The Eyes of Laura Mars
Reviewed by Stephen MacMillan Moser, Fri., Oct. 1, 1999
THE EYES OF LAURA MARSD: Irvin Kershner (1978); with Faye Dunaway, Tommy Lee Jones, Brad Dourif, Raul Julia, Rene Auberjonois, and assorted disco-era models and fashionistas. Jon Peters' first production as he transformed himself (with girlfriend Barbra Streisand's help) from hairdresser to movie producer, this movie is a
gem of Seventies style at its finest. The clothes, the hair, the make-up, the music, the attitude, the interiors, and the locations ride the crest of the high-style wave that flooded the world through the Eighties. Combining the improbable worlds of violence and fashion with a story that centers on a famous photographer (Dunaway) and her ability to see her friends and colleagues being stalked and murdered, Eyes has moments of serious suspense, but that's hardly the reason to see this movie. Utilizing the actual photography of fashion god Helmut Newton, the filmmaker has exquisitely captured the 1978 New York fashion and disco scene in a way that none of the recent looks at the Seventies has been able to; but then again, this movie was made in 1978, not 20 years later. The scenes of photo shoots are particularly fun to watch, with one scene portraying a burning car crash in Columbus Circle in which the models, clad in garter belts and fur coats, get in a cat fight before the camera. The ingenious use of real models adds the precise amount of vacuousness necessary to make the surreal shot work. Another photo shoot involves a model dead from a gunshot to his heart, lying in a pool surrounded by exotically dressed disco-dancing models and a throbbing disco beat. The plot is secondary to style in this movie, and style is the only reason this movie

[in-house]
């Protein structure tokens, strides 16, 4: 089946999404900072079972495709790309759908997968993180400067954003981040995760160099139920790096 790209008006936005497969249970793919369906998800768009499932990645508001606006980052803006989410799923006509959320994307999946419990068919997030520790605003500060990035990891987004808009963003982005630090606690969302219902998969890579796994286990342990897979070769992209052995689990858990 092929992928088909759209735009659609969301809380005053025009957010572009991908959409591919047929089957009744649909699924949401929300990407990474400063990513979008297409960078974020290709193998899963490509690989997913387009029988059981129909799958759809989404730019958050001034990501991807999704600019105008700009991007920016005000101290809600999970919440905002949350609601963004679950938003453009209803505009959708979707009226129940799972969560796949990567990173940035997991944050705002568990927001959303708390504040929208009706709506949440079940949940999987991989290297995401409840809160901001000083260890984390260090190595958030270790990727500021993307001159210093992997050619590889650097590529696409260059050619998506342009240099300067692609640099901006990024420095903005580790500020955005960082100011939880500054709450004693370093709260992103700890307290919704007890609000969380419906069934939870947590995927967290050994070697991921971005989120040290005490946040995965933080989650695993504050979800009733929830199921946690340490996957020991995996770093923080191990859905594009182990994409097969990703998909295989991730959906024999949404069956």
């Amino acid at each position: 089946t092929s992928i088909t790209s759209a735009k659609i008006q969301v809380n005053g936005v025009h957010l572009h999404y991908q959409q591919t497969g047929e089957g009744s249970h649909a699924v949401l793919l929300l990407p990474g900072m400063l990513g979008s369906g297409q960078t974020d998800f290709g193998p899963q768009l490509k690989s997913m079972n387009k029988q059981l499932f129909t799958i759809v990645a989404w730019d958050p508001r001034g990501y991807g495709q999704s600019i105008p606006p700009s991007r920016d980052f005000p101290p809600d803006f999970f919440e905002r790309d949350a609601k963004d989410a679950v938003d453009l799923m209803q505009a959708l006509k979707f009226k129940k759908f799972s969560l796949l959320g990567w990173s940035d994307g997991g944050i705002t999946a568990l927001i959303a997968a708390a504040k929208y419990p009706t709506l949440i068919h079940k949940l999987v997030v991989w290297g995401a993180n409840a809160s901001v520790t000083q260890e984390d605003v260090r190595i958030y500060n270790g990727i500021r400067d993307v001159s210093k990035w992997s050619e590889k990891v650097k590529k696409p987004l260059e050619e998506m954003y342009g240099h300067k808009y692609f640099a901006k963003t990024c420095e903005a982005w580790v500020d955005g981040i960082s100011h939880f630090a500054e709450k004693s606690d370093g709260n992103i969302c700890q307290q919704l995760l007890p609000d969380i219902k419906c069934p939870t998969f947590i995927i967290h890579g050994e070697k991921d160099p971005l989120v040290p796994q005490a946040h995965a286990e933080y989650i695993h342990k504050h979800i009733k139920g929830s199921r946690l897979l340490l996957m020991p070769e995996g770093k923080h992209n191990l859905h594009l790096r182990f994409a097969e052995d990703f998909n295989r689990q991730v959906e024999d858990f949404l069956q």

should be remembered. Favorite moment: Darlanne Fluegel as the model Lulu haplessly trying to explain to the press why violence is important in fashion photos.